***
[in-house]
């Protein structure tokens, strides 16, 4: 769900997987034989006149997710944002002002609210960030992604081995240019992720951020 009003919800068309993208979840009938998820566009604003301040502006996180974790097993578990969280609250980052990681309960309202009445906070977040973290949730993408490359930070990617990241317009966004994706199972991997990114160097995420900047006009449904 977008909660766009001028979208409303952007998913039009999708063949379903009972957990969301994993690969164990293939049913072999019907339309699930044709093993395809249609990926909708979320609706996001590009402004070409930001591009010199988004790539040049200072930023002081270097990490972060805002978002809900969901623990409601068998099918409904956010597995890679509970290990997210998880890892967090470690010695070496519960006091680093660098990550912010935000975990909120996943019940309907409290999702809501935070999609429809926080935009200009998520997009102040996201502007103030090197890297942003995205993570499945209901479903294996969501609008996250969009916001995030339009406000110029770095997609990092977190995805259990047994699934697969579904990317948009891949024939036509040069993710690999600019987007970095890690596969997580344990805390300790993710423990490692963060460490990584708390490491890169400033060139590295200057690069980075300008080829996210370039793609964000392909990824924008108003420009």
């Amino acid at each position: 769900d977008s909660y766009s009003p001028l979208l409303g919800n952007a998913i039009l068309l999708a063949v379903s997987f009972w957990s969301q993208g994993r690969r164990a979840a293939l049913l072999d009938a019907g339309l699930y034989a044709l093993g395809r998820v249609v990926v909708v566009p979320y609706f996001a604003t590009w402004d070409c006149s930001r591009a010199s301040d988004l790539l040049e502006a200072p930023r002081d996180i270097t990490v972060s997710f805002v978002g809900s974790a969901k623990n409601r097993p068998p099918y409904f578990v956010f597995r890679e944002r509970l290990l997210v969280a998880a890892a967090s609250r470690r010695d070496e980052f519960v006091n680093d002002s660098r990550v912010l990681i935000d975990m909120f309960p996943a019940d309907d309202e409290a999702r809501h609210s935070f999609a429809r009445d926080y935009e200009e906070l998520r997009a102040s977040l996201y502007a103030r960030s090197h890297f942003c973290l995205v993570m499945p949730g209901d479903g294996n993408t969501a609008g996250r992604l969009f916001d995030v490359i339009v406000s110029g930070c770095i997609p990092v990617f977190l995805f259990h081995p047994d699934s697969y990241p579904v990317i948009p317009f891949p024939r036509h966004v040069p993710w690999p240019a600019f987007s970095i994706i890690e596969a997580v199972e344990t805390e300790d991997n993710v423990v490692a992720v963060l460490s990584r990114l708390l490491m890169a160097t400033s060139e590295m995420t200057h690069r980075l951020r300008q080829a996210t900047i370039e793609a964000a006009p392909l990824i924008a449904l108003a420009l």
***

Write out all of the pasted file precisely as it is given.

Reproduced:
[in-house]
């Protein structure tokens, strides 16, 4: 769900997987034989006149997710944002002002609210960030992604081995240019992720951020 009003919800068309993208979840009938998820566009604003301040502006996180974790097993578990969280609250980052990681309960309202009445906070977040973290949730993408490359930070990617990241317009966004994706199972991997990114160097995420900047006009449904 977008909660766009001028979208409303952007998913039009999708063949379903009972957990969301994993690969164990293939049913072999019907339309699930044709093993395809249609990926909708979320609706996001590009402004070409930001591009010199988004790539040049200072930023002081270097990490972060805002978002809900969901623990409601068998099918409904956010597995890679509970290990997210998880890892967090470690010695070496519960006091680093660098990550912010935000975990909120996943019940309907409290999702809501935070999609429809926080935009200009998520997009102040996201502007103030090197890297942003995205993570499945209901479903294996969501609008996250969009916001995030339009406000110029770095997609990092977190995805259990047994699934697969579904990317948009891949024939036509040069993710690999600019987007970095890690596969997580344990805390300790993710423990490692963060460490990584708390490491890169400033060139590295200057690069980075300008080829996210370039793609964000392909990824924008108003420009």
């Amino acid at each position: 769900d977008s909660y766009s009003p001028l979208l409303g919800n952007a998913i039009l068309l999708a063949v379903s997987f009972w957990s969301q993208g994993r690969r164990a979840a293939l049913l072999d009938a019907g339309l699930y034989a044709l093993g395809r998820v249609v990926v909708v566009p979320y609706f996001a604003t590009w402004d070409c006149s930001r591009a010199s301040d988004l790539l040049e502006a200072p930023r002081d996180i270097t990490v972060s997710f805002v978002g809900s974790a969901k623990n409601r097993p068998p099918y409904f578990v956010f597995r890679e944002r509970l290990l997210v969280a998880a890892a967090s609250r470690r010695d070496e980052f519960v006091n680093d002002s660098r990550v912010l990681i935000d975990m909120f309960p996943a019940d309907d309202e409290a999702r809501h609210s935070f999609a429809r009445d926080y935009e200009e906070l998520r997009a102040s977040l996201y502007a103030r960030s090197h890297f942003c973290l995205v993570m499945p949730g209901d479903g294996n993408t969501a609008g996250r992604l969009f916001d995030v490359i339009v406000s110029g930070c770095i997609p990092v990617f977190l995805f259990h081995p047994d699934s697969y990241p579904v990317i948009p317009f891949p024939r036509h966004v040069p993710w690999p240019a600019f987007s970095i994706i890690e596969a997580v199972e344990t805390e300790d991997n993710v423990v490692a992720v963060l460490s990584r990114l708390l490491m890169a160097t400033s060139e590295m995420t200057h690069r980075l951020r300008q080829a996210t900047i370039e793609a964000a006009p392909l990824i924008a449904l108003a420009l």